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Demand for Nurses
Nurses may be the most in-demand health care position in the country.

Walden University’s nursing program now accredited

November 4th, 2010

The Commission on Collegiate Nursing Education (CCNE) has awarded accreditation to the Walden University School of Nursing’s bachelor of science in nursing (BSN) completion program in its first year of eligibility.

All Walden nursing degrees conferred after April 19, 2010 will be accredited for five years, which is the maximum term of accreditation a new program can have.

“Accreditation of Walden’s BSN program, particularly in the first year of eligibility, speaks to the quality and integrity of our curriculum,” said Dr Sara Torres, associate dean of Walden’s School of Nursing.

Current and potential nurses may be aware that the healthcare reform bill provides additional funding for their education. The Bureau of Labor Statistics predicts that the need for these professionals will increase by 22 percent by 2018 – a rate that is much faster than the average for other occupations.

Walden is aware of these trends, and Torres feels the accreditation can only “strengthen” current and potential students’ career prospects in this field. 

It is CCNE’s mission to ensure the quality and integrity of baccalaureate, graduate and residency nursing programs through the identification and assessment of programs with effective educational practices, according to officials from the organization.
 

Walden University

November 4th, 2010

The Commission on Collegiate Nursing Education (CCNE) has awarded accreditation to the Walden University School of Nursing’s bachelor of science in nursing (BSN) completion program in its first year of eligibility.

All Walden nursing degrees conferred after April 19, 2010 will be accredited for five years, which is the maximum term of accreditation a new program can have.

“Accreditation of Walden’s BSN program, particularly in the first year of eligibility, speaks to the quality and integrity of our curriculum,” said Dr Sara Torres, associate dean of Walden’s School of Nursing.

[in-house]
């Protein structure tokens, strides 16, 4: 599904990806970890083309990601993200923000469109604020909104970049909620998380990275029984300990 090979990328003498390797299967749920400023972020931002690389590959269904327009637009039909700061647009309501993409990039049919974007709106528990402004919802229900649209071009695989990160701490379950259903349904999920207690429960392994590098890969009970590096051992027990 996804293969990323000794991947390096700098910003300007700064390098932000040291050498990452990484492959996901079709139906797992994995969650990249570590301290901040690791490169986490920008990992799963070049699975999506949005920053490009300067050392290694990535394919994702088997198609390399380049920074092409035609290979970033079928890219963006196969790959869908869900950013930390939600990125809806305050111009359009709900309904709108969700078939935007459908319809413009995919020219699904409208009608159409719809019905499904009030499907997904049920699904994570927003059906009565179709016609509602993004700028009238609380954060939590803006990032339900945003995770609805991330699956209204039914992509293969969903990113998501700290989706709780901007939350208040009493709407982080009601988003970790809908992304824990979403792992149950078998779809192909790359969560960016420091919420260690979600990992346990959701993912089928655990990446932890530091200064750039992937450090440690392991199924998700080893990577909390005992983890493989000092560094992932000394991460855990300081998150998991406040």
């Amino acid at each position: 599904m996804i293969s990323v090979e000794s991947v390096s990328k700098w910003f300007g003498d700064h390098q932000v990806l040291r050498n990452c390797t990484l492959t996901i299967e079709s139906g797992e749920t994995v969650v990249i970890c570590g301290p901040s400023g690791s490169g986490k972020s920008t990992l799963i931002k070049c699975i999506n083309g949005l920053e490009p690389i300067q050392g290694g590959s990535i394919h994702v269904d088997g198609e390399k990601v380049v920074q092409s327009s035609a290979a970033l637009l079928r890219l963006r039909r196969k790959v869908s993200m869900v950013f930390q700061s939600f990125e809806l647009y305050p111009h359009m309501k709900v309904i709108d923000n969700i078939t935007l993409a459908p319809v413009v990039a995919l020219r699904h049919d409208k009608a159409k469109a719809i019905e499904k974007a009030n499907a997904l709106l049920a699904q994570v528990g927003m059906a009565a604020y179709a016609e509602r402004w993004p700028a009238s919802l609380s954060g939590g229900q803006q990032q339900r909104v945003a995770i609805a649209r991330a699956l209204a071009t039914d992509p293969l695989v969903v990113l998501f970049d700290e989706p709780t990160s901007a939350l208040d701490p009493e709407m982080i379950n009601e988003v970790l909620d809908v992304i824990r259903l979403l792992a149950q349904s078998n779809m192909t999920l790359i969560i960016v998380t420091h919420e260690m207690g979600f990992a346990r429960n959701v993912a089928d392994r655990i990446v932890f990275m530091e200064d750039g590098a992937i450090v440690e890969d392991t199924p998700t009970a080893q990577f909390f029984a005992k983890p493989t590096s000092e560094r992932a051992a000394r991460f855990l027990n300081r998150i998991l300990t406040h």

Current and potential nurses may be aware that the healthcare reform bill provides additional funding for their education. The Bureau of Labor Statistics predicts that the need for these professionals will increase by 22 percent by 2018 – a rate that is much faster than the average for other occupations.

Walden is aware of these trends, and Torres feels the accreditation can only “strengthen” current and potential students’ career prospects in this field. 

It is CCNE’s mission to ensure the quality and integrity of baccalaureate, graduate and residency nursing programs through the identification and assessment of programs with effective educational practices, according to officials from the organization.
 

Institute of Medicine recommends that nurses pursue additional nursing degrees

November 4th, 2010

In a recent report from the Institute of Medicine (IOM) – which is called The Future of Nursing: Leading Change, Advancing Health – researchers concluded that today's nurses may require better training and higher levels of education, including enrollment in additional nursing programs.

Sponsored by the Robert Wood Johnson Foundation (RWJF), the two-year, $10 million study was designed to identify ways for the the nursing community to evolve in order to meet the needs of the redesigned healthcare system.